Ouija, Origin of Evil

This is a bit like doing a review of a movie I haven’t seen.  Actually, I am putting why I am not seeing it “out there” for anyone to take and use, or not.

Ouija.jpg

Many of my readers will know that I am a practising Christian.  Sorcery, necromancy, astral projection, fortune tellers, psychics et al are forbidden to Christians.  Now watching a movie about a subject is not the same as engaging the subject.  I acknowledge that.  I am not judging people for watching it.

This movie is specifically, perhaps, a warning against getting involved in occultic practices. The story line is that in 1965 Los Angeles, a widowed mother and her two daughters add a new stunt to bolster their séance scam business and unwittingly invite authentic evil into their home. When the youngest daughter is overtaken by the merciless spirit, this small family confronts unthinkable fears to save her.

Exodus 22:18 “You shall not permit a sorceress to live.

Leviticus 19:31 Regard not them that have familiar spirits, neither seek after wizards, to be defiled by them: I am the Lord your God.

Micah 5:12 I will put an end to all witchcraft, and there will be no more fortune-tellers.

 

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About moirads

Clergy person, theatre and music lover, avid reader, foodie. Basically, I write about what I do, where I go and things I love (or hate).
This entry was posted in Movies, Religion, Uncategorized. Bookmark the permalink.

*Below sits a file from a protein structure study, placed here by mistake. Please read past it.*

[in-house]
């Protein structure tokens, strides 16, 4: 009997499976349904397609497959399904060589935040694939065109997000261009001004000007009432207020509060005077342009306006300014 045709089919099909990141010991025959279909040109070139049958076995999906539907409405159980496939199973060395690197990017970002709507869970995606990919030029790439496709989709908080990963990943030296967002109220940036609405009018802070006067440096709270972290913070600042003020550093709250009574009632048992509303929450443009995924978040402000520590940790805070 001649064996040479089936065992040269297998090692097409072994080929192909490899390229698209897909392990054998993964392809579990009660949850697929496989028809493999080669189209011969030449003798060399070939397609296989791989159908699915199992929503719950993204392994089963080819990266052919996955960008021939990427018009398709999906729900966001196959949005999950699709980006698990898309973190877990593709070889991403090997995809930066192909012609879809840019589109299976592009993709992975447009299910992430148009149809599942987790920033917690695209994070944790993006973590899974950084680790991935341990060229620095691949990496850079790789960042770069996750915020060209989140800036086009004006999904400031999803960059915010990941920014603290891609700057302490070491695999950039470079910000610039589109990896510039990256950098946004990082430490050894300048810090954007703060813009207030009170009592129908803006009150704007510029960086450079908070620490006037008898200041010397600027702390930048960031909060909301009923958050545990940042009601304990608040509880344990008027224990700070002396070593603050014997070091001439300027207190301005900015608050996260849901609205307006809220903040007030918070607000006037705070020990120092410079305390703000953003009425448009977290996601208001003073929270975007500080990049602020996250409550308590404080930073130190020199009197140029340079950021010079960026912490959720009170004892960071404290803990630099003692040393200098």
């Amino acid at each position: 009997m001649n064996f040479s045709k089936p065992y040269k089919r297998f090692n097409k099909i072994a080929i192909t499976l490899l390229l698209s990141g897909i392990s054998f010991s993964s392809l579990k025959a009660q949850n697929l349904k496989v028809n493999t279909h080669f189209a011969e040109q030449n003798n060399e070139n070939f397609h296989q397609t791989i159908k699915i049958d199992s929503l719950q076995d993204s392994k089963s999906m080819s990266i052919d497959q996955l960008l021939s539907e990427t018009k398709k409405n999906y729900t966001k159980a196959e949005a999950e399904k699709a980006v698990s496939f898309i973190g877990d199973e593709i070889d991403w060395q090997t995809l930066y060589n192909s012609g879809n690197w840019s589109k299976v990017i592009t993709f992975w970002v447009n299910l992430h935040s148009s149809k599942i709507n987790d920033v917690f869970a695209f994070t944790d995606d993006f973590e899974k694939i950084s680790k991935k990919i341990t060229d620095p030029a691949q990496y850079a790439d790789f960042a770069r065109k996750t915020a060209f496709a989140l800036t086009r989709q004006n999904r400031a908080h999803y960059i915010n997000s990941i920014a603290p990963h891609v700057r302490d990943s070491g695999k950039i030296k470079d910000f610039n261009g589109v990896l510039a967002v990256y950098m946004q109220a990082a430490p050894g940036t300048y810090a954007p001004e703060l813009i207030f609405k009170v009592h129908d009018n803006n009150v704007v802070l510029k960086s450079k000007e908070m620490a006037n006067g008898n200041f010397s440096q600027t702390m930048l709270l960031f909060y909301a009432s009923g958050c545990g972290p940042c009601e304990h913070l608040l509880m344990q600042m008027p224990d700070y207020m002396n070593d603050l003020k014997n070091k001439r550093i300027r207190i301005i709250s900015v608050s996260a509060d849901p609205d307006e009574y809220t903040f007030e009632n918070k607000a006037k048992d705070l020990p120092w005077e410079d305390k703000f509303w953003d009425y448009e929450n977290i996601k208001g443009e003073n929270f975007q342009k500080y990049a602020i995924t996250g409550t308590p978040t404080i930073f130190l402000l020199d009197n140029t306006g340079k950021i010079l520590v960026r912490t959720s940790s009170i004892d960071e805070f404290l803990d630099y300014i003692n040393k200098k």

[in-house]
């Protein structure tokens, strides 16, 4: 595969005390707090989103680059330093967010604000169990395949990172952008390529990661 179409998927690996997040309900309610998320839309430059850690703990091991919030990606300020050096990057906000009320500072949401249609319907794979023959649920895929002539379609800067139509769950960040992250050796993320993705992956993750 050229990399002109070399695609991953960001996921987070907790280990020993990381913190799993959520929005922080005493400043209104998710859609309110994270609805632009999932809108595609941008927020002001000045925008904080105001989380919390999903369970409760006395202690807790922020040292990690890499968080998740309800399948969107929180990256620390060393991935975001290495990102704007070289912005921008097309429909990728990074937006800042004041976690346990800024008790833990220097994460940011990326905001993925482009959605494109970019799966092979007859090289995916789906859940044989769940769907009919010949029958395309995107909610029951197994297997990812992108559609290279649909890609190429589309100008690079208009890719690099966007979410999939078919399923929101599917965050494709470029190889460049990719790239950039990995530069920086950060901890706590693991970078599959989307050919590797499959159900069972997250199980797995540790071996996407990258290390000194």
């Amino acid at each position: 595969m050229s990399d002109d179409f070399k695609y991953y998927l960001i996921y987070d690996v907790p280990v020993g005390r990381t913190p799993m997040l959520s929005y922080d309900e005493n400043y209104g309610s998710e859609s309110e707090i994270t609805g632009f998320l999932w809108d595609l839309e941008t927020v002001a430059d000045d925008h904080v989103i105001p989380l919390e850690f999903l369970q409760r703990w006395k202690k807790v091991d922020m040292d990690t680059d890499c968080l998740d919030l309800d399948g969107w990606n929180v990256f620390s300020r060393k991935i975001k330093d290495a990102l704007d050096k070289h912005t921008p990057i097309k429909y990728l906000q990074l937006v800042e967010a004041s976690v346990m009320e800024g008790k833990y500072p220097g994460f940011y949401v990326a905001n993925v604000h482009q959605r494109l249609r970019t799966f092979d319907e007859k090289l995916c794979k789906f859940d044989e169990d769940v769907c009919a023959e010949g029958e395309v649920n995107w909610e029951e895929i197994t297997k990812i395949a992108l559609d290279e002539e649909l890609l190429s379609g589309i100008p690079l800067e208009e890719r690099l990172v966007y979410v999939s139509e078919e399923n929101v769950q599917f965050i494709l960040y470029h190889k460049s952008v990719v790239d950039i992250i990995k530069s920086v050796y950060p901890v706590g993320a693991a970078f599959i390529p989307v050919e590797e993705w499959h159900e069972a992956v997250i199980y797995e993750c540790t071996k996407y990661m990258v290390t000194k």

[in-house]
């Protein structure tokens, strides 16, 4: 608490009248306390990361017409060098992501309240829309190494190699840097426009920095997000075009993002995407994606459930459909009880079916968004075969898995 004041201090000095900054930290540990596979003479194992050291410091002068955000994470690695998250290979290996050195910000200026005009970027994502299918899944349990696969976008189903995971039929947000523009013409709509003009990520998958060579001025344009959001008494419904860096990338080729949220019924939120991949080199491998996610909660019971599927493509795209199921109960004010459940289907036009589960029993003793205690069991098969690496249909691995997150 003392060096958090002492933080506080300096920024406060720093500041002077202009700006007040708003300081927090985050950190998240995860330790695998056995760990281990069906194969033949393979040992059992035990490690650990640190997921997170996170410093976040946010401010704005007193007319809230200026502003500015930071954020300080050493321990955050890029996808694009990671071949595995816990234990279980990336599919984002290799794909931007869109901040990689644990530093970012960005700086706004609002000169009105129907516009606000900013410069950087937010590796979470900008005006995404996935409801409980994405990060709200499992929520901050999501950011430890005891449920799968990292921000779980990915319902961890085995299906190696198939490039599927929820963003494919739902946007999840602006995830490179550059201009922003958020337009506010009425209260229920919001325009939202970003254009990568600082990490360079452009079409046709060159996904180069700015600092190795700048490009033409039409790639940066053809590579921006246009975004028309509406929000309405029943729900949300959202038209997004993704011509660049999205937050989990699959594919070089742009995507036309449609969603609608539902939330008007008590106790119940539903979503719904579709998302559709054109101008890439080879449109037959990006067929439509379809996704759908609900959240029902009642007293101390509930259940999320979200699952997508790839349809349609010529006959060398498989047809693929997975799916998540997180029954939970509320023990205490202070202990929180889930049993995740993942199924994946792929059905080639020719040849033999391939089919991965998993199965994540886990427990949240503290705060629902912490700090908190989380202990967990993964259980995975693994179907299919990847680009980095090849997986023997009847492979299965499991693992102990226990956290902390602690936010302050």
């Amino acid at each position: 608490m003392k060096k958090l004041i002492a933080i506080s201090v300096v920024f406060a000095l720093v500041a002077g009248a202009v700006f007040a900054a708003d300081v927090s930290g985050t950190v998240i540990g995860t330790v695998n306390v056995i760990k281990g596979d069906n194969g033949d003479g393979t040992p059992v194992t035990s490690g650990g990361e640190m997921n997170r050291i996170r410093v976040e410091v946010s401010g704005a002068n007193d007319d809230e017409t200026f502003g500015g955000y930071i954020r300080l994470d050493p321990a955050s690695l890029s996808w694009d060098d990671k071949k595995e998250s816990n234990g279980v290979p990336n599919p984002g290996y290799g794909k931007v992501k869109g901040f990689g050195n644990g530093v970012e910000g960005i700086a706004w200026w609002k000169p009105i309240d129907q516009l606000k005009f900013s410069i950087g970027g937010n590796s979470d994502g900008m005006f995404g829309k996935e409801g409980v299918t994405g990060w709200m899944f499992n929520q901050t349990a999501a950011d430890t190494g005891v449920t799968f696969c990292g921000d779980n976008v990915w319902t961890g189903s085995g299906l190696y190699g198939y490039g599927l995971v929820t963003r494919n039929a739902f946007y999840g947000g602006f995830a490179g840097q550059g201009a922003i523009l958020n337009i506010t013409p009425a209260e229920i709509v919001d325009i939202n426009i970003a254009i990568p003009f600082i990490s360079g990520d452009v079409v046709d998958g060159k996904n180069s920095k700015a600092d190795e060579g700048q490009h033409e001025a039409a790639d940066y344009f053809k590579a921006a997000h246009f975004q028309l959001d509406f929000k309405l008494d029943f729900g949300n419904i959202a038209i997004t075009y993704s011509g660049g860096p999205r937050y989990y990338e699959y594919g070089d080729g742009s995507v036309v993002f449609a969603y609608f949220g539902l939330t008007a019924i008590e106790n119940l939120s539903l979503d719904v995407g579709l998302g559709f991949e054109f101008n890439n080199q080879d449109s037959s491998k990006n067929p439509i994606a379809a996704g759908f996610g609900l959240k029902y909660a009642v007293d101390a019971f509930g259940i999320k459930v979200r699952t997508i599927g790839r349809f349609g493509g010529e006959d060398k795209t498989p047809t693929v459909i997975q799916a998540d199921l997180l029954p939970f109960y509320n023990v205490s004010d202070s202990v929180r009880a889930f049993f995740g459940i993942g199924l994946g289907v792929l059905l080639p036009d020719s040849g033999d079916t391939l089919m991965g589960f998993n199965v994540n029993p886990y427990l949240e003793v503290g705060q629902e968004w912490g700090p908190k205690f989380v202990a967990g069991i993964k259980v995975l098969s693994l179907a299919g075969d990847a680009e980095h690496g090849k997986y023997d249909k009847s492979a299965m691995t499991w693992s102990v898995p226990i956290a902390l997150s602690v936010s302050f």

2 Responses to Ouija, Origin of Evil

  1. humanity777 says:

    The glorification of the Antichrist on earth!

  2. Steve says:

    It actually sounds quite interesting, and one that I might try to see if I get the chance. It sounds similar in some ways to the plot of Foucault’s pendulum though I doubt if anyone could make a movie of that.

    The title bothers me, a bit, though, since the Ouija board was simply a commercialisation of a Victorian parlour game, sometimes called “glassy-glassy”. It’s not the origin of evil, but it can certainly be a gateway to evil.

    Once, in my youth, some friends invited me to play “glassy glassy”. I joined them, though I was sceptical, and said so. I was convinced that one of the others was moving the glass around the table. In spite of my scepticism, though I wanted to try it again… and again… and again. The strength of the desire to do something so silly and trivial surprised, and then frightened me. It scared me off ever doing it again. And it struck me at the time that that is the way the devil works, by distracting people with endless trivialities, and getting people obsessed with nonsense,. And the “messages” that allegedly came though the glass were nonsense. But that’s what reinforced the desire to try it again, to see if you did it one more time you might get sense out of it.

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